Origins of the Olmec/Maya Number Sciences

ABOVE: Stela C from Tres Zapotes roughly rebuilt by Ludovic Celle and based on a drawing by Miguel Covarrubias.


The policy of archaeology regarding the Maya and their root progenitor the Olmec (1500 BCE onwards) is that its cultural innovations were made within Mexico alongside an agrarian revolution of the three sisters, namely squash, maize (“corn”), and climbing beans. This relationship of agriculture to civilizing skills then reads like the Neolithic revolution in Mesopotamia after 4000 BCE, where irrigation made the fertile loam able to absorb agricultural innovations from the northern golden triangle leading to writing, trade, city states, religion, arithmetic and so on. However, the idea that the ancient near east or India could have been an influence through ocean conveyors, of currents and trade winds, has never been accepted when proposed. Yet there are good reasons to think this since the astronomy and monumentalism of the pre-Columbian Mexican civilizations has precedents in the ancient near east and other locations.

The timing of the Olmec and the strangeness of immediately building sacred cities with an almost captive population of around 10,000 people, such as La Venta and San Lorenzo, with strong Jaguar imagery and practices, implies a cultic basis was present from the beginning. And it is now looking likely that the ancient near east was similarly prefigured, not just by agriculture but also by know how involving numbers for the building of sacred buildings with astronomical aspects – a tradition that goes back at least to the megalithic of the Atlantic seaboard of Europe.

Since Columbus, the native populations of North and South America have been largely displaced or marginalized. It may be for this reason that the notion that people from an advanced population had initiated the Olmec civilization requires a high, possibly impossible, level of proof. This Isolationism***, perhaps to avoid “adding insult to injury”, is against the Olmec having derived from the Old World, where the historical records are not that much better. The Olmec origin date is around the time of the quite sudden collapse of the Bronze Age in the Mediterranean around 1200 BCE. And the Olmec, Maya and Aztec appear to have had a definite myth concerning someone called Quetzelcoatl bringing civilizing skills to found their culture, though their culture was also seen as arising from a group of seven underground caves.

***The opposite of Diffusionism: Diffusionism is an anthropological school of thought, was an attempt to understand the distribution of culture in terms of the origin of culture traits and their spread from one society to another. Versions of diffusionist thought included the conviction that all cultures originated from one culture center (heliocentric diffusion); the more reasonable view that cultures originated from a limited number of culture centers (culture circles); and finally the notion that each society is influenced by others but that the process of diffusion is both [subject to chance] and arbitrary . read more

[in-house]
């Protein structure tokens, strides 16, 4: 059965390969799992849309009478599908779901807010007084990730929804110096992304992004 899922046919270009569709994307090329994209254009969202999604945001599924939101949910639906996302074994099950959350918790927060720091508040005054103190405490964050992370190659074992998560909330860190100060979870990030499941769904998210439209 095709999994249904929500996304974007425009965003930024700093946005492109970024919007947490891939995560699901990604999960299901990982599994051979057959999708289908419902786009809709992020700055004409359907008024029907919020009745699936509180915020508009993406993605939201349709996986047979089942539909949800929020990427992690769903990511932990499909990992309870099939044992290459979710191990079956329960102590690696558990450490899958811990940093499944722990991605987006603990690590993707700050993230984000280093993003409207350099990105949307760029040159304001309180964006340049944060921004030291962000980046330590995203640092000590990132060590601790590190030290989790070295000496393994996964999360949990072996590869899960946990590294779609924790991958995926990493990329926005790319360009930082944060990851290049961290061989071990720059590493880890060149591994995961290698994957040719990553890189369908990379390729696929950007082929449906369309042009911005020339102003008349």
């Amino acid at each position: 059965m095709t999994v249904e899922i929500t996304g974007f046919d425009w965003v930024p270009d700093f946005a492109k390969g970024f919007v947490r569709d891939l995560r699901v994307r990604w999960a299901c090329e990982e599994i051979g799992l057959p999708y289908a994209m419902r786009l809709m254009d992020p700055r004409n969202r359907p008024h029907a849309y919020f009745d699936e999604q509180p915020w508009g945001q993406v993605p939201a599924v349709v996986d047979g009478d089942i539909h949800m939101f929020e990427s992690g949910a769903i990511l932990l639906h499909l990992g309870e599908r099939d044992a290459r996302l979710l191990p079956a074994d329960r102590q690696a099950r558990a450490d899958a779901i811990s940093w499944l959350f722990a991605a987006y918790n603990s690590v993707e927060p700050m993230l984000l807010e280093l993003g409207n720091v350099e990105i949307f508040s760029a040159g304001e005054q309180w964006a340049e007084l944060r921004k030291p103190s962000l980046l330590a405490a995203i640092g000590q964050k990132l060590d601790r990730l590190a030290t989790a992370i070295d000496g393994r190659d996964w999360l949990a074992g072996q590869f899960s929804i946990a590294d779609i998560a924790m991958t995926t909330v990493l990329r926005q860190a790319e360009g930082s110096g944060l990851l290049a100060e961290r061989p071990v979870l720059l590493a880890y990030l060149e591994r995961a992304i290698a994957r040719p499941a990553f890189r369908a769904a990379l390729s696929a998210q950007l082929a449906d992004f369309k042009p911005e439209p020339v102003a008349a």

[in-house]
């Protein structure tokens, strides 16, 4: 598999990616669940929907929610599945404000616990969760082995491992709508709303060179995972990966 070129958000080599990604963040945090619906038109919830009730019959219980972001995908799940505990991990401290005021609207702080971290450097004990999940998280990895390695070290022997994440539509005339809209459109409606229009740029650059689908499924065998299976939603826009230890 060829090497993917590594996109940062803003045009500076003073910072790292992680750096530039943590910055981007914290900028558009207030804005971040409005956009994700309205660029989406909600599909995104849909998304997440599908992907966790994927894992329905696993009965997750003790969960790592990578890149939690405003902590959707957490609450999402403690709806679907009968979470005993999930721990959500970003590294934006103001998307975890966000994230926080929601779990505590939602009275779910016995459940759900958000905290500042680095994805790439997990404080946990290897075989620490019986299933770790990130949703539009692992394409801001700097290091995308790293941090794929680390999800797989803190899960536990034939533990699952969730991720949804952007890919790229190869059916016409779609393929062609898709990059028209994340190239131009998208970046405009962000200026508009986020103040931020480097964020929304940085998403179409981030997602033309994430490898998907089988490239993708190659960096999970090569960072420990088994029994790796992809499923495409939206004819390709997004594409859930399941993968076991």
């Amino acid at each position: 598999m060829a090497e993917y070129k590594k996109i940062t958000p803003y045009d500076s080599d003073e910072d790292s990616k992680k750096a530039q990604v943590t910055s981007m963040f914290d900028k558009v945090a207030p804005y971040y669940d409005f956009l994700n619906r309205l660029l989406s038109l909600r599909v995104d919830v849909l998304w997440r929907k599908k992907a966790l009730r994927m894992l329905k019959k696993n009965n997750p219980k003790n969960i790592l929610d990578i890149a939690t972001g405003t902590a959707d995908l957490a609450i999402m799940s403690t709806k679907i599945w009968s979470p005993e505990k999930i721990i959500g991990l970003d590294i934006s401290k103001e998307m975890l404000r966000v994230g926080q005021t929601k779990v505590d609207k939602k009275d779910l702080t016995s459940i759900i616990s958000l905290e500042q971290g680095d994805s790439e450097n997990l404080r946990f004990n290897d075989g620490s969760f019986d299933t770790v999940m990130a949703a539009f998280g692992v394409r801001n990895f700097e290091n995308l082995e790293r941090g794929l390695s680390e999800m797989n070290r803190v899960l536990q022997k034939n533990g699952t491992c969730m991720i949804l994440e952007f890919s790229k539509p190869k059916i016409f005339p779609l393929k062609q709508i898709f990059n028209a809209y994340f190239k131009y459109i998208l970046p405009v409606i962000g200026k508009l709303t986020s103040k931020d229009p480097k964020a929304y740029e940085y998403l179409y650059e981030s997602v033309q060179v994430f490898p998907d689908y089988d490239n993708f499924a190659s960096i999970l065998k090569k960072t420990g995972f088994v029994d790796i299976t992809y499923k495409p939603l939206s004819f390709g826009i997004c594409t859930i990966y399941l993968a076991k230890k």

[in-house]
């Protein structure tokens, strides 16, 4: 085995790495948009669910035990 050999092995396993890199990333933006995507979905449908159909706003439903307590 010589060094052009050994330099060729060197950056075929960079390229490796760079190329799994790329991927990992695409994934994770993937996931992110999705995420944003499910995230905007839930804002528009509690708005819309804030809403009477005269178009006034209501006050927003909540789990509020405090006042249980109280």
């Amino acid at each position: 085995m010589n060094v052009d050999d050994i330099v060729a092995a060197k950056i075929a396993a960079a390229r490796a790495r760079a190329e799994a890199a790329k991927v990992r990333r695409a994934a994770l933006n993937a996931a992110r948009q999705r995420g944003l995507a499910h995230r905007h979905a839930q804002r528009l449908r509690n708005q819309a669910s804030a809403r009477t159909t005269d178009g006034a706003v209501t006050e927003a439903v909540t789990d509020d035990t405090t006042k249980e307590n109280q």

Long Counts and The LUNAR Calendar

Having sketched this background, this article will explore a strange coincidence between the calendrical origins of the Megalithic in Brittany, of a 36 lunar month, 3 lunar year calendar, and the 18 month calendar found in the some of the later Olmec Great Counts, called after the Supplementary Glyphs appended to record the local time in an 18 lunar month calendar. The correlation between long counts and the supplementary data has been invaluable since the long counts can be ambiguous between one or more possible dates but we can predict the sun and moon that far back can compare the glyphs with the alternative dates. Counts have also been found that were eclipses of the sun or moon, resolving a given long count date. It is therefoe interesting to compare the two calendars using the geometrical fact that 36 lunar months is both 2 x 18, 4 x 9 and 3 x 12 since 36 is 4 x 3 x3.

The implication is that the megalithic calendar over three years, which was based upon noticing that three solar years was the diagonal of a four square triangle whose side length is three lunar years, appears to have resulted in an Olmec/Maya calendar in which each square is 9 lunar months. As was noted in previous books (2004, 2016, 2018), the range 9 to 18 years contains a single lunar month {12}, the Jupiter synod {13.5}, the Saturn synod {12.8} and the Uranus synod {12.5}. This octave range between 9 and 2 x 9 = 18 was therefore possible to manifest as a Mexican city design (Teotihuacan) and as the Parthenon of Athens. A number of other examples can be found as one of the proposed major models used from the megalithic onwards, as discussed in Sacred Number: Language of the Angels (2021).

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